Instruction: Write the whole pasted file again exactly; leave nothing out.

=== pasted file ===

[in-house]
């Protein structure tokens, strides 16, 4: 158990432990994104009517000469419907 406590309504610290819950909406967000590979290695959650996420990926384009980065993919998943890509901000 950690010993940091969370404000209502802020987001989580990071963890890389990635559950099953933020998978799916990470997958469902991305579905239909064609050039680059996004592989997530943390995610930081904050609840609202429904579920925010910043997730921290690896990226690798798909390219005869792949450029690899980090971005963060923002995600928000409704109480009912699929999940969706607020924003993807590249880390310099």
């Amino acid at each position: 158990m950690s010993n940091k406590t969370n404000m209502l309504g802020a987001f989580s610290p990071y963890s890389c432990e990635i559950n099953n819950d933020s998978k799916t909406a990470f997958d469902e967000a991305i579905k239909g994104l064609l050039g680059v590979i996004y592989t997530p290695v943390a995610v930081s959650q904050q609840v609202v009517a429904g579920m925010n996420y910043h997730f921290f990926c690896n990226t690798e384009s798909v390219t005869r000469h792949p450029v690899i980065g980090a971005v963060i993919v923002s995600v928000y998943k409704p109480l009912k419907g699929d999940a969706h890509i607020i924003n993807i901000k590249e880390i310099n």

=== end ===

[in-house]
């Protein structure tokens, strides 16, 4: 158990432990994104009517000469419907 406590309504610290819950909406967000590979290695959650996420990926384009980065993919998943890509901000 950690010993940091969370404000209502802020987001989580990071963890890389990635559950099953933020998978799916990470997958469902991305579905239909064609050039680059996004592989997530943390995610930081904050609840609202429904579920925010910043997730921290690896990226690798798909390219005869792949450029690899980090971005963060923002995600928000409704109480009912699929999940969706607020924003993807590249880390310099």
């Amino acid at each position: 158990m950690s010993n940091k406590t969370n404000m209502l309504g802020a987001f989580s610290p990071y963890s890389c432990e990635i559950n099953n819950d933020s998978k799916t909406a990470f997958d469902e967000a991305i579905k239909g994104l064609l050039g680059v590979i996004y592989t997530p290695v943390a995610v930081s959650q904050q609840v609202v009517a429904g579920m925010n996420y910043h997730f921290f990926c690896n990226t690798e384009s798909v390219t005869r000469h792949p450029v690899i980065g980090a971005v963060i993919v923002s995600v928000y998943k409704p109480l009912k419907g699929d999940a969706h890509i607020i924003n993807i901000k590249e880390i310099n």